Shopped photos tell all?
Like the next shot, the Assistent 50 + Druid V combo played it rich, chunky and, in old 35mm terms, fully developed. Rather than lily white, the speaker skins are really a fat bone/ivory hue. In fact, that aspect would stand in nicely for the Assistent's treble: fully visible but weighty.

In this paler rendition—overbleached for emphasis but pointing at the transistor gestalt—the foliage of the indoor trees is far better separated. So are the album covers on the iMac. The seam on the red leather seat and the separate whizzer cones in the widebanders aren't even addressed by the upper color balance and white value. On raw transparency, we might argue that the second image wins. By the same token, there's no argument that the upper one is far more dramatic. By contrast, the second's colors are washed out. The tones inside the carpet's window reflections have disappeared altogether whereas in the first photo, they remain clearly visible. The point/s should be clear. What the Audio Valve integrated brought to the party was the same aesthetic as the first photograph. Your personal ideal might be somewhere in the middle. In our digs, substituting the Druid with the Accuton-driver Aptica accomplished that. With that ascertained, I was simply on a different kick.

To close out this visual exercise, the deeper black values of the first shot parallel the tubes' fleshy and extended bass which made for a very anchored 'foundational' presentation. This might seem counterintuitive for such petite output glass but was a fact all the same.

Readers who maintain a constant sonic tally based on what they already read now easily predict dynamic behaviour. And just so, the Assistent 50 was more focused on the macro end than the quasi subcutaneous little tremours of the micro scale. This smaller microdynamic resolution thus slightly delayed coming on song. To really 'show up' meant room not whisper levels. Here the higher S/N ratio of the transistor amps had the advantage. Likewise for superior phase linearity that didn't contend with coupling capacitors and output transformers. These elements flow into the traditional understanding of resolution. According to the pixel-count definition, the Mosfets had more. If your expectations for the sonic recreation of a recorded event rate believable tonal saturation and image density just as highly, they become other aspects of resolution; equally important elements that also want to be resolved. Now the twin tetrodes had the lead. This juggling act of dissimilar virtues flew much higher than the earlier speaker comparisons. Those were different in the same ways but far less so. Viewed from here, Audio Valve's use of tubes was far from faint. These tube qualities were potent and unmistakable even if aspects like image density and solidity were shared with our class A Pass Labs XA30.8.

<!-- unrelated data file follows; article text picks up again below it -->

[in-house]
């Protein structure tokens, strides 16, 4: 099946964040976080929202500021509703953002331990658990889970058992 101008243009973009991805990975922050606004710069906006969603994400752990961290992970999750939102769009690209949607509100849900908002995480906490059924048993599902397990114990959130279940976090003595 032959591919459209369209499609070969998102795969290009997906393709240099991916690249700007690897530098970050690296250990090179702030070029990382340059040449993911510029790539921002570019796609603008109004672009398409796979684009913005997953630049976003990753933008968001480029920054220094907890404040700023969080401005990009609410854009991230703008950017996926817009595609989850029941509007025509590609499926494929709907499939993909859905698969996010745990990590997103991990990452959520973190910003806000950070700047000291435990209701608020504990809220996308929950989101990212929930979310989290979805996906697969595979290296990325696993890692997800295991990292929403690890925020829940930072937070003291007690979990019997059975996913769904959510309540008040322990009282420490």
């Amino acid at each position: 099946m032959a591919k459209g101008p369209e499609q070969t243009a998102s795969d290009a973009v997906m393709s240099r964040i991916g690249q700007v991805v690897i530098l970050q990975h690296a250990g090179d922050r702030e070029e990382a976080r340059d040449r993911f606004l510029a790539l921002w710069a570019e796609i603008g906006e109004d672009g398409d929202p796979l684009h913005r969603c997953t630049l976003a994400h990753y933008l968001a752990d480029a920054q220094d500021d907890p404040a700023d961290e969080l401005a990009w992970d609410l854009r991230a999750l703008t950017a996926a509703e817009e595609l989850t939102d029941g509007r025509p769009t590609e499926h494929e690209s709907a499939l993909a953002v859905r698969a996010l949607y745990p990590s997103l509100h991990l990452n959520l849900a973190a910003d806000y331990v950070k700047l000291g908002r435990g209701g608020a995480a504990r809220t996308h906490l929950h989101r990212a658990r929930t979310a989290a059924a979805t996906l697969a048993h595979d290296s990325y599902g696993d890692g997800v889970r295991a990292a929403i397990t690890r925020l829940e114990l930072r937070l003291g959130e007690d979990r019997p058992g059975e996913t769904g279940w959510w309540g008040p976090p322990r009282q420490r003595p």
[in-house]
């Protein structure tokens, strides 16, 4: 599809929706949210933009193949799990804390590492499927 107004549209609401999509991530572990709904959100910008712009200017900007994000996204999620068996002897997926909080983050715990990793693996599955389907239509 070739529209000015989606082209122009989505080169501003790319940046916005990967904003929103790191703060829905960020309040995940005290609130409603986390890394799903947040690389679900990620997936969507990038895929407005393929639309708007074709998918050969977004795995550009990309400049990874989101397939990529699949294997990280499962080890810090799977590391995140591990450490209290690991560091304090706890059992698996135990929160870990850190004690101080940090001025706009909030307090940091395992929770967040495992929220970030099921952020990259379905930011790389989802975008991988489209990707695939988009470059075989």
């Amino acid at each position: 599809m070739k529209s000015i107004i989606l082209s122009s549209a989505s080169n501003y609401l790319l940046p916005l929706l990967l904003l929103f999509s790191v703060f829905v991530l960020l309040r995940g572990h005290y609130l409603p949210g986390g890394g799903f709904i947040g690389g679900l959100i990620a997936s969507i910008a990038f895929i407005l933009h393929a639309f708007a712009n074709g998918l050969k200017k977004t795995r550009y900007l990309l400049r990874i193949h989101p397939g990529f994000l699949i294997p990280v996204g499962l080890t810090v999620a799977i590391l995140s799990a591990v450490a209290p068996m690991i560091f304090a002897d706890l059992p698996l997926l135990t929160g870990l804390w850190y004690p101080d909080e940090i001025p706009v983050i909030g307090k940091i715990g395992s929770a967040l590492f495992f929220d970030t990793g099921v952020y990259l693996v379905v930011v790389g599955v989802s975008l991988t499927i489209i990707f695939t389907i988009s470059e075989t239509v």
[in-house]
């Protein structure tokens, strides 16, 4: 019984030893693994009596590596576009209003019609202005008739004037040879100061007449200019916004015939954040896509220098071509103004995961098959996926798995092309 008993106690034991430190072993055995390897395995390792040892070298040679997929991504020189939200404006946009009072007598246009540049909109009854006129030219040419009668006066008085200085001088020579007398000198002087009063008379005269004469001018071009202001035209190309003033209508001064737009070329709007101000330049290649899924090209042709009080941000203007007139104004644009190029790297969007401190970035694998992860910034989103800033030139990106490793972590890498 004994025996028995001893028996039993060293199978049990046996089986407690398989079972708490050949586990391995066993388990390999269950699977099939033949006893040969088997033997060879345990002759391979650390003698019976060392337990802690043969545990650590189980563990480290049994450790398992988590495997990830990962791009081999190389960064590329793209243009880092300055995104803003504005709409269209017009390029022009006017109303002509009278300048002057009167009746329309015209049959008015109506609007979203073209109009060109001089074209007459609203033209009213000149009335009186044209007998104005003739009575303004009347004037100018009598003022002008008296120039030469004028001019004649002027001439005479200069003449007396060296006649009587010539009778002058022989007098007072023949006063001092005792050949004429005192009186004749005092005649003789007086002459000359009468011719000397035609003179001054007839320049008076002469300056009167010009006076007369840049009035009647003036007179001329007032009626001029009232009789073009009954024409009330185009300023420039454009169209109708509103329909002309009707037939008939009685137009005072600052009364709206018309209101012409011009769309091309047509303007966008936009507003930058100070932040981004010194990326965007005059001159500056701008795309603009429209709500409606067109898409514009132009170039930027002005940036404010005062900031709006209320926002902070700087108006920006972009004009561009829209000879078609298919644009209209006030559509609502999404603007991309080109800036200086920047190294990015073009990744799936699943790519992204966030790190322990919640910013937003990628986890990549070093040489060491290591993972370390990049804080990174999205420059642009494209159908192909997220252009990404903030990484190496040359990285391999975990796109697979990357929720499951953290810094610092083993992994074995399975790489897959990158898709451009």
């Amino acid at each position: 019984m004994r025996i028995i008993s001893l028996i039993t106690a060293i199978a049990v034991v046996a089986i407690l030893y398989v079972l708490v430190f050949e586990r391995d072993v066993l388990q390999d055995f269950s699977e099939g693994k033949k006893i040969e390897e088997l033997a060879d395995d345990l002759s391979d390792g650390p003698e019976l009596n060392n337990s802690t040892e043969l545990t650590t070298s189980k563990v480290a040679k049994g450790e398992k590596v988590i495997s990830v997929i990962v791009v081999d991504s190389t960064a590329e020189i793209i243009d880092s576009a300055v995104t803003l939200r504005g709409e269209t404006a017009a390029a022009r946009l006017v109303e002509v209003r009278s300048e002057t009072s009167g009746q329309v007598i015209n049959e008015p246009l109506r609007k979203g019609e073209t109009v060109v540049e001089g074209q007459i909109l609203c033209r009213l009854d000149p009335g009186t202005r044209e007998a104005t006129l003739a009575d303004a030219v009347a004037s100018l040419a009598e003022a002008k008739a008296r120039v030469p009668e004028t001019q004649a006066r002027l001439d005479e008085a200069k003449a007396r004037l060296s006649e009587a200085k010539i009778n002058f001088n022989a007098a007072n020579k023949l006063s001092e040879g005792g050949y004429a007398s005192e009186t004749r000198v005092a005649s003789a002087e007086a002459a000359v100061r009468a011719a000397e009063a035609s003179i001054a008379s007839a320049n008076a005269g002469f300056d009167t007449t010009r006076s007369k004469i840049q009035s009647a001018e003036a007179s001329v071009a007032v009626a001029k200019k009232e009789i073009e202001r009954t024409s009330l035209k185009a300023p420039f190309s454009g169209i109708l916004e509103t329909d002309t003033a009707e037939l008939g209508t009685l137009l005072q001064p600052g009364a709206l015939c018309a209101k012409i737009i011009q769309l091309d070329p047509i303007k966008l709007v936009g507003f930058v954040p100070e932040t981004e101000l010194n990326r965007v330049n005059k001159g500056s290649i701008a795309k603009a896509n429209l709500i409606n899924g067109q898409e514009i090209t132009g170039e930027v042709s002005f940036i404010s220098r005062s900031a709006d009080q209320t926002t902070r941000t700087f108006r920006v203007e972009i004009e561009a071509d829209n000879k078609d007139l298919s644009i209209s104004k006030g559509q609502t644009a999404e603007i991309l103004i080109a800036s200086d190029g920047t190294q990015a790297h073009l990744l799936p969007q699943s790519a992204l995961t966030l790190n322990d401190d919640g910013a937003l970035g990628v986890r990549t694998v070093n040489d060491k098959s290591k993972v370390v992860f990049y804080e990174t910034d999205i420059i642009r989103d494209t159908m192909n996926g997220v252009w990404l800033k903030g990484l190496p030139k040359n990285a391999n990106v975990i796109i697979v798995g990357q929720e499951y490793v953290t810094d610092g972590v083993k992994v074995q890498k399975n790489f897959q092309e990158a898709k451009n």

A decisive circuit advance must be Helmut Becker's precision bias system. With practically eight power tubes per side, tight matching between them is vital for half-wave equality. This had to be key to the amp's excellent focus. Images locked tightly without drift, wavering or ballooning. Whilst they weren't backlit with emphasized venue data where the transistors had the edge, they were just as steady and specific. They simply felt bigger because their colour temperature was punched up. Coupled to Zu's expressive widebander which excels at the same qualities, this combination really spun the colour wheel. Big dense sound with rich tone, ready dynamics and powerful bass... it's not what 50 watts from pinky-finger tubes might promise but it's exactly what these delivered. It made even lean, sharp, pale or nervy recordings agreeable. Add utterly fuss-free operation and 20-year circuit maturity. Despite its slightly loud looks, the Audio Valve Assistent 50 struck me as really an ultra-conservative recommendation like blue-chip stock. That's short hand for utterly without risk. And a sure thing in hifi is a very fine thing indeed. With this my first-ever Audio Valve assignment, I felt I'd rather made a discovery...

Audio Valve website
UK importer's website